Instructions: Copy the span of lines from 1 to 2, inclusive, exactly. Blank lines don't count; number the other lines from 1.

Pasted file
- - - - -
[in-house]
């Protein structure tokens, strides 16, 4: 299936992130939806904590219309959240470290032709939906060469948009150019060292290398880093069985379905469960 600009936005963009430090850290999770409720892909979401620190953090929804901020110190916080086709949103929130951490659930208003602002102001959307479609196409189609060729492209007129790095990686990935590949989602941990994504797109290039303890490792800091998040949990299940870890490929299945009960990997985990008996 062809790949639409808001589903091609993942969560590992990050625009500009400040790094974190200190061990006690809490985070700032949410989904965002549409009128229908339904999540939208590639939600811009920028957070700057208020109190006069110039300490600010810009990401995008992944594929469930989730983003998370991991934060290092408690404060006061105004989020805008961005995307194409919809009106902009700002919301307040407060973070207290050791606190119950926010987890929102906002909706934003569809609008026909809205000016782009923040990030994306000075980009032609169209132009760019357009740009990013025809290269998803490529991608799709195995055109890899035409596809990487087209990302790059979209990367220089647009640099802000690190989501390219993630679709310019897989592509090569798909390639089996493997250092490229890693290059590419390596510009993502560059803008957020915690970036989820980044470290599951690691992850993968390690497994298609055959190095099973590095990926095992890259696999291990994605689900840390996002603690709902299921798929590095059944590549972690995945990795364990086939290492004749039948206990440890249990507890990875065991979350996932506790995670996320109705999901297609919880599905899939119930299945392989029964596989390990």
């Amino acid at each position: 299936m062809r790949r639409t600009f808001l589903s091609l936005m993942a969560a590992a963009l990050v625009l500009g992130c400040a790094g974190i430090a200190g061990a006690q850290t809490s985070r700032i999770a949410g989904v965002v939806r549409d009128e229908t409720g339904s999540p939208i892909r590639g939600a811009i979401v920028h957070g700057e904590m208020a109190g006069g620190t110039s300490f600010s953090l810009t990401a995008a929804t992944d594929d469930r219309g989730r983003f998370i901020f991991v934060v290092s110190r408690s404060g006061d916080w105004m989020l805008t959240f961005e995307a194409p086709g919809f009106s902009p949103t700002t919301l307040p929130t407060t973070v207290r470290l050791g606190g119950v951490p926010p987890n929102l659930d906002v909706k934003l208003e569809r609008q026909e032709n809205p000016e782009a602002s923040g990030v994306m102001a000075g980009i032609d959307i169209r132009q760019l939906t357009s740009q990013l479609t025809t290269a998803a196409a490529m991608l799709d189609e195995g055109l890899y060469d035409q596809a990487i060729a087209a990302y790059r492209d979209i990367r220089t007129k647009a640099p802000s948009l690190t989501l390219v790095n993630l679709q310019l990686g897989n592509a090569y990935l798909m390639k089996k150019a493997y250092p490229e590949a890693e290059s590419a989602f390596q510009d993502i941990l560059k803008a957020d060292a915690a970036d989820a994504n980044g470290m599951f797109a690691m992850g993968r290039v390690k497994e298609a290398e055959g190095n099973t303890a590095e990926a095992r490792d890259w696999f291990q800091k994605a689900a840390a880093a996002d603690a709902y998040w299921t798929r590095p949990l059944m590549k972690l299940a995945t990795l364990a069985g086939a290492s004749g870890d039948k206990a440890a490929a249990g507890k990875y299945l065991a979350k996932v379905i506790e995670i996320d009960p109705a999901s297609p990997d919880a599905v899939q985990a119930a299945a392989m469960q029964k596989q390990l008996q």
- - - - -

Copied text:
[in-house]
């Protein structure tokens, strides 16, 4: 299936992130939806904590219309959240470290032709939906060469948009150019060292290398880093069985379905469960 600009936005963009430090850290999770409720892909979401620190953090929804901020110190916080086709949103929130951490659930208003602002102001959307479609196409189609060729492209007129790095990686990935590949989602941990994504797109290039303890490792800091998040949990299940870890490929299945009960990997985990008996 062809790949639409808001589903091609993942969560590992990050625009500009400040790094974190200190061990006690809490985070700032949410989904965002549409009128229908339904999540939208590639939600811009920028957070700057208020109190006069110039300490600010810009990401995008992944594929469930989730983003998370991991934060290092408690404060006061105004989020805008961005995307194409919809009106902009700002919301307040407060973070207290050791606190119950926010987890929102906002909706934003569809609008026909809205000016782009923040990030994306000075980009032609169209132009760019357009740009990013025809290269998803490529991608799709195995055109890899035409596809990487087209990302790059979209990367220089647009640099802000690190989501390219993630679709310019897989592509090569798909390639089996493997250092490229890693290059590419390596510009993502560059803008957020915690970036989820980044470290599951690691992850993968390690497994298609055959190095099973590095990926095992890259696999291990994605689900840390996002603690709902299921798929590095059944590549972690995945990795364990086939290492004749039948206990440890249990507890990875065991979350996932506790995670996320109705999901297609919880599905899939119930299945392989029964596989390990």